Accepted into US universities, trio use gap year to build intern-startup matching business
JDFI.Asia impressed by the fact they were so ‘damn cheeky,’ but willing to learn
WHEN faced with a gap year before university, most opt to travel the world, relax with friends, or take up a part-time job for extra pocket money.
That wasn’t the case for the young team behind Glints, an internship portal based out of Singapore.
The founding trio comprising Looi Qin En, Oswald Yeo and Seah Ying Cong – all aged 21 – has been accepted into Stanford, University of California Berkeley, and Wharton Business School respectively, but are using their pre-admission gap year to work on their startup full time.
In an email interview with Digital News Asia (DNA), Yeo says that the trio’s foray into entrepreneurship was, in hindsight, inevitable.
The three founders had competed in many business plan competitions back in high school and junior college, but were dissatisfied with the fact that at the end of all of them, it was really only about producing a piece of paper. There was no real impact nor business created.
“So we have always been itching to start something real ourselves; when the opportunity came, we took the leap,” he says.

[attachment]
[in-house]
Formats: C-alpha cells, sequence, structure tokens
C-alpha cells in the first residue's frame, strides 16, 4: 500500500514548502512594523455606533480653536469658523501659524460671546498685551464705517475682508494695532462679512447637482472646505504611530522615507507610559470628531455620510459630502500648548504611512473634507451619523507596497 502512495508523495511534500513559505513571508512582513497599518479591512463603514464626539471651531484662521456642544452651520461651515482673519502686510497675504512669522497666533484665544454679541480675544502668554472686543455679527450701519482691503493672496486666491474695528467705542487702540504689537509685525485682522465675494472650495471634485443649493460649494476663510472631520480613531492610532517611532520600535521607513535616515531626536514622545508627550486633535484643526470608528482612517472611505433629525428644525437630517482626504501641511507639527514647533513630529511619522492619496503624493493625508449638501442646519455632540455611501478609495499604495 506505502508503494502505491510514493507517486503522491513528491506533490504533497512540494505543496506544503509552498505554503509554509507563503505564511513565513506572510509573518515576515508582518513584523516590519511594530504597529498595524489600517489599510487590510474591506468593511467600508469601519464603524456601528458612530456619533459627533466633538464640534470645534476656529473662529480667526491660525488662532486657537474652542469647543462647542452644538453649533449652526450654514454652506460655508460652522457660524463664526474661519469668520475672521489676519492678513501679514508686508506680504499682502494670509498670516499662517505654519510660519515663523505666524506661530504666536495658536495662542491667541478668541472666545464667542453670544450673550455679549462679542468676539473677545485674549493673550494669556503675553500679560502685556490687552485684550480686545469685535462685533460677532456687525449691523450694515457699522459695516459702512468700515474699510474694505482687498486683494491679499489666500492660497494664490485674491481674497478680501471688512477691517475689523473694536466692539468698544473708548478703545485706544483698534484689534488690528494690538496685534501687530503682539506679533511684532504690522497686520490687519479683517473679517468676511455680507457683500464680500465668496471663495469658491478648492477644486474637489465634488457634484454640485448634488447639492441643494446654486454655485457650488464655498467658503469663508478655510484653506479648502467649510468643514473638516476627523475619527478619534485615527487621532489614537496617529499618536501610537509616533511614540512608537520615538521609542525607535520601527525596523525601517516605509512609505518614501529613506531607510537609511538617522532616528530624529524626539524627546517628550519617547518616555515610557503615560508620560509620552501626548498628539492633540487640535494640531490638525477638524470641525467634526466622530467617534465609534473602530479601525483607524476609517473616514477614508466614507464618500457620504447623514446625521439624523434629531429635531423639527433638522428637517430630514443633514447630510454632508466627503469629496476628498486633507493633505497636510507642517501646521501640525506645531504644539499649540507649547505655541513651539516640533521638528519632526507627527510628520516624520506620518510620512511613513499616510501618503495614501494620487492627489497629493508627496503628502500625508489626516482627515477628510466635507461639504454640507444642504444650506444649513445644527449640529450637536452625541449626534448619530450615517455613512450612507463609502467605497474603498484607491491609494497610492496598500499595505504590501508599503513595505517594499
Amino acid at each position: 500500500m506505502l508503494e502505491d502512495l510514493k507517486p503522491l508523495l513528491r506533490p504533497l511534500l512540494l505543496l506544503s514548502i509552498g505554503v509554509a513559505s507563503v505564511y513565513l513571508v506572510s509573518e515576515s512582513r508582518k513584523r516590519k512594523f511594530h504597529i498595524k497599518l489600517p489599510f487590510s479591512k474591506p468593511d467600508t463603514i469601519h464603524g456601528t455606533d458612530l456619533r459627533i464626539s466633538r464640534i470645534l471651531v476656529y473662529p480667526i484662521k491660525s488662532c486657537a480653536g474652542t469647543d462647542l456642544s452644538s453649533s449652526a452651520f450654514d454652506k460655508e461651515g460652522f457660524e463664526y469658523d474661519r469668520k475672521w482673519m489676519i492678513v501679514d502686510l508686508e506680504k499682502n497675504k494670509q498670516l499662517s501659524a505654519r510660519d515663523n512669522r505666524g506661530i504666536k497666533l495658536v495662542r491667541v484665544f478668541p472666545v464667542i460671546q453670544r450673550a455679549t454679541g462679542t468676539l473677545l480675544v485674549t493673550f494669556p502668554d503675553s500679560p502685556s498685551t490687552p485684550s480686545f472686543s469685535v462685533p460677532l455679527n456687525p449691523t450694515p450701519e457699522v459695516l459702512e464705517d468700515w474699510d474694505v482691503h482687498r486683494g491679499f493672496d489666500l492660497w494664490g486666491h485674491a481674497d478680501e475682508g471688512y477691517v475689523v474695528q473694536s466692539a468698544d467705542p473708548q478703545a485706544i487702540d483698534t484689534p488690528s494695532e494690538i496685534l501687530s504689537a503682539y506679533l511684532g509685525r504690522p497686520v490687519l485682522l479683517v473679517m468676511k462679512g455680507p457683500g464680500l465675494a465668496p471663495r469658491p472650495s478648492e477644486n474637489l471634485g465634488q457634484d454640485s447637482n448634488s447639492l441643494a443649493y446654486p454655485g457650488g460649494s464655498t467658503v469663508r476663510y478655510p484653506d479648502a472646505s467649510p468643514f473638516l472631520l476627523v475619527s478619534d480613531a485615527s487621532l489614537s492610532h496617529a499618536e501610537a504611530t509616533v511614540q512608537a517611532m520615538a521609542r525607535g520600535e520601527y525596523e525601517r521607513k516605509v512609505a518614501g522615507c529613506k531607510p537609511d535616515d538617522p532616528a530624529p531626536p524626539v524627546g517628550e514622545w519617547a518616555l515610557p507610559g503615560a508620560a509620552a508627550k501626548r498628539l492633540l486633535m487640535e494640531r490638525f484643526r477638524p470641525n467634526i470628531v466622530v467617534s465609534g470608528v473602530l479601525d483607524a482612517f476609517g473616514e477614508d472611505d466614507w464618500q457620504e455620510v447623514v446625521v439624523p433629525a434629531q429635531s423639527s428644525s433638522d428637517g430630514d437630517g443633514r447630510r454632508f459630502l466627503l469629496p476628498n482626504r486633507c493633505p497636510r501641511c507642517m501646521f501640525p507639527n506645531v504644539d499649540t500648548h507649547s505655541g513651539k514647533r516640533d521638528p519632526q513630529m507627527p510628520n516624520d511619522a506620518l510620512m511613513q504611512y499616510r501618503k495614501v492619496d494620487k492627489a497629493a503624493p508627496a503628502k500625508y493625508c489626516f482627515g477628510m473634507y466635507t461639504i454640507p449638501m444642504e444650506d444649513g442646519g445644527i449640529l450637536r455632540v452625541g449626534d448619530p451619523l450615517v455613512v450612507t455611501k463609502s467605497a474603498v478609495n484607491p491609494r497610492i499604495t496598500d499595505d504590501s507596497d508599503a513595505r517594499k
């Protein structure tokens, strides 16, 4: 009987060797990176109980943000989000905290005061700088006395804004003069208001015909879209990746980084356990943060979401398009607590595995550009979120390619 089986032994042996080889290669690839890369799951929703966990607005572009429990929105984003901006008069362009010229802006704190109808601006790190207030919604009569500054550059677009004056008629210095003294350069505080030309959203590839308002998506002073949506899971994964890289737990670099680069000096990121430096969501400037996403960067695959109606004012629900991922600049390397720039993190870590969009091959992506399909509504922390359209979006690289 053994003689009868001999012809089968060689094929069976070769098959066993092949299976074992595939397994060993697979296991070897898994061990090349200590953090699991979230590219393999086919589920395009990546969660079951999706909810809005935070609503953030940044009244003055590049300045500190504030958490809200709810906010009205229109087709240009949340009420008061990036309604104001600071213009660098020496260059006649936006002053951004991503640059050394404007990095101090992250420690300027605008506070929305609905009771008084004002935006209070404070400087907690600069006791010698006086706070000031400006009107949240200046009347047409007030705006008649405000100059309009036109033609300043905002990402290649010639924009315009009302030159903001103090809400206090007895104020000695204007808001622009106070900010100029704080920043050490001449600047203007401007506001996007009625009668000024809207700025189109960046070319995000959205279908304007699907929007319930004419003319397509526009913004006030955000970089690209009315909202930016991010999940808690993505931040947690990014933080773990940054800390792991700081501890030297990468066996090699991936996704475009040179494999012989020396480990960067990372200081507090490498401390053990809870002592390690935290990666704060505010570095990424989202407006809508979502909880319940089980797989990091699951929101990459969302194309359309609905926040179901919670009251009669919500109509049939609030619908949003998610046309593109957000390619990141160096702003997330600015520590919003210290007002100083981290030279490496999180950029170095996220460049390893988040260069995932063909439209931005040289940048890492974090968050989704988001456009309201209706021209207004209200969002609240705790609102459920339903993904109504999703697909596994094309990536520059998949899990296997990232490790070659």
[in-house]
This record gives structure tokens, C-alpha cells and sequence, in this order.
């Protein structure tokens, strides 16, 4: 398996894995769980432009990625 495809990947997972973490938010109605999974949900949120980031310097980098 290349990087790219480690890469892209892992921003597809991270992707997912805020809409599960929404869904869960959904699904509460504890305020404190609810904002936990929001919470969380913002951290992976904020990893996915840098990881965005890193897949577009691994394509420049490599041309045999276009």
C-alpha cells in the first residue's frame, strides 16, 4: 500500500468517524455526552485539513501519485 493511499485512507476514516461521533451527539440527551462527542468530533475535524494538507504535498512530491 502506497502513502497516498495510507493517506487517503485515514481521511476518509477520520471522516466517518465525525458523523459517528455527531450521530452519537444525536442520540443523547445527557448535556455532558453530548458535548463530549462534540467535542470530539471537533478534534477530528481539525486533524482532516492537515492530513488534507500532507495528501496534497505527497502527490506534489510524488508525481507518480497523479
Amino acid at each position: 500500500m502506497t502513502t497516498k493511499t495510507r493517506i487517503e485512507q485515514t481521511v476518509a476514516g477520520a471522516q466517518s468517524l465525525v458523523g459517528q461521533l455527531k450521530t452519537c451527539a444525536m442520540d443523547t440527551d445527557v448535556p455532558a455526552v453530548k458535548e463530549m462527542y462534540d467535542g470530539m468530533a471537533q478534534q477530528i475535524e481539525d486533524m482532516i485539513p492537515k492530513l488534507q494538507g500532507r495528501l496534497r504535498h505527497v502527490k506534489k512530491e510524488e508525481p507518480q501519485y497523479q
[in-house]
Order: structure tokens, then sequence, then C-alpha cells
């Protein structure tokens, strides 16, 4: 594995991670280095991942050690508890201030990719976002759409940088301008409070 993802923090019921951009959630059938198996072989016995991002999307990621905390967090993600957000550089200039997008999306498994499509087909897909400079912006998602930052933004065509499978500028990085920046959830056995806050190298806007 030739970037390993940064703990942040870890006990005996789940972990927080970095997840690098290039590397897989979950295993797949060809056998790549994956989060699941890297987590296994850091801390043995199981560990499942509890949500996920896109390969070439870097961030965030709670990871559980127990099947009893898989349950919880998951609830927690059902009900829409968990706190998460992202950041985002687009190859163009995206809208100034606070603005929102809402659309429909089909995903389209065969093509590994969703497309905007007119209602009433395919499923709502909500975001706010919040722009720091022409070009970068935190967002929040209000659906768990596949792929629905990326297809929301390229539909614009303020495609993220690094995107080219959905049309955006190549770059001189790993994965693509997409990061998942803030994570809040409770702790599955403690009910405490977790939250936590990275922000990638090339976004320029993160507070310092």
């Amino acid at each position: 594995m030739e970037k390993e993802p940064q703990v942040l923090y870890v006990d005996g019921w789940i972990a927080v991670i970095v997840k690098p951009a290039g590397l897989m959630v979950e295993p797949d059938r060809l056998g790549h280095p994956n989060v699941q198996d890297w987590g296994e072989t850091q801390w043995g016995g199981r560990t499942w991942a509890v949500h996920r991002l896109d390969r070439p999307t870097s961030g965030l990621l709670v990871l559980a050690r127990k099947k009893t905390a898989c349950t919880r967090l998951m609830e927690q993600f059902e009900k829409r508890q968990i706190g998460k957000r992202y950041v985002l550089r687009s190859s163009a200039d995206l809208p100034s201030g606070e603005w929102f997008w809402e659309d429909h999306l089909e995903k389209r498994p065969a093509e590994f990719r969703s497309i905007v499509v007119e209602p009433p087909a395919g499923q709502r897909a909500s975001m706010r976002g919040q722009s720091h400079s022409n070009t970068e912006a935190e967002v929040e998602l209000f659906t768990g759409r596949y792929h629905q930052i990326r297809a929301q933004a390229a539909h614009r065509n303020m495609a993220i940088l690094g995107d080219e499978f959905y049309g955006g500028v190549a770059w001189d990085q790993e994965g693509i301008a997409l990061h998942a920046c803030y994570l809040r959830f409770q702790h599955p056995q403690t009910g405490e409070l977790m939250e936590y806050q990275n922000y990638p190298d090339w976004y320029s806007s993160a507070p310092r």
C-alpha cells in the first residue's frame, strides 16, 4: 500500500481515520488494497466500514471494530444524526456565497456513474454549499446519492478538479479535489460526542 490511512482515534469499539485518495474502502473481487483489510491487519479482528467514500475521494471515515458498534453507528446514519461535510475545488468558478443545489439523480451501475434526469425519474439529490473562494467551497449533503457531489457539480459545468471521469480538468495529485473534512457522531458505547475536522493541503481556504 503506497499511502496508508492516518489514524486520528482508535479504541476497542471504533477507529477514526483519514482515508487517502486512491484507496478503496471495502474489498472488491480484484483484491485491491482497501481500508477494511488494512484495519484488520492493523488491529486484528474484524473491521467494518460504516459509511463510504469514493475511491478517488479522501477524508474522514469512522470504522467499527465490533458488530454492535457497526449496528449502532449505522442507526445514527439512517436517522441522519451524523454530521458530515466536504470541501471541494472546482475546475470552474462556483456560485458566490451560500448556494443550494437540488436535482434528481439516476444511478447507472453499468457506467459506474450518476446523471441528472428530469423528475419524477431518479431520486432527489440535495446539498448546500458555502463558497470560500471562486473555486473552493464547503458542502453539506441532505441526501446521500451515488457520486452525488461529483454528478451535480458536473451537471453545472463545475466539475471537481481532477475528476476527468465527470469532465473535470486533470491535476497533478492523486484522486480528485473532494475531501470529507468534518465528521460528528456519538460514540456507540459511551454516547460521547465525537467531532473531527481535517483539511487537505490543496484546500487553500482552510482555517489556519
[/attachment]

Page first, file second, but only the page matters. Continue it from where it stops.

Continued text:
That leap, according to Yeo, was serendipitous. The team had gotten acquainted with the local community of entrepreneurs and was convinced to launch and run a startup-intern matching programme for companies.
He says that despite working with an "extremely small budget" for online advertising, the team not only managed to recruit youth for these internship positions, but also received overwhelming response from all over the world.
“We had not only local youth but also youth all the way from the United States, United Kingdom, Germany and even the Czech Republic, who were keen to be involved in the business environment of Singapore and Asia. Almost every company we met also needed interns,” he adds.
The demand for interns and internships on both sides revealed that there was a potential business to be had, and the trio realised the potential of providing a platform for interns and companies to find each other.
Accelerating for success
Part of the team’s mission to get Glints as far as they possibly could involved joining an accelerator programme. The trio applied for and got accepted into JFDI.Asia (Joyful Frog Digital Incubator) and its 2014 intake.
“We acknowledge that 'we don't know what we don't know.' We are still very green in this field, and there is so much more to learn out there. Upon reflection, we realised that we have been adopting the ‘screw-it-just-do-it’ attitude, which did bring us to some interesting places, but was not structuring our business growth.
“Hence we decided to apply to JFDI, to give some structure into the madness of entrepreneurship. Sure, our business acumen is much stronger from where we started, but we are out to build Glints to be a phenomenal company. JFDI's rigorous curriculum and excellent mentorship is our launchpad towards this vision,” Yeo says.
Speaking to DNA about the decision to accept Glints, JFDI.Asia cofounder Hugh Mason says that they are the youngest team ever accepted into the accelerator programme.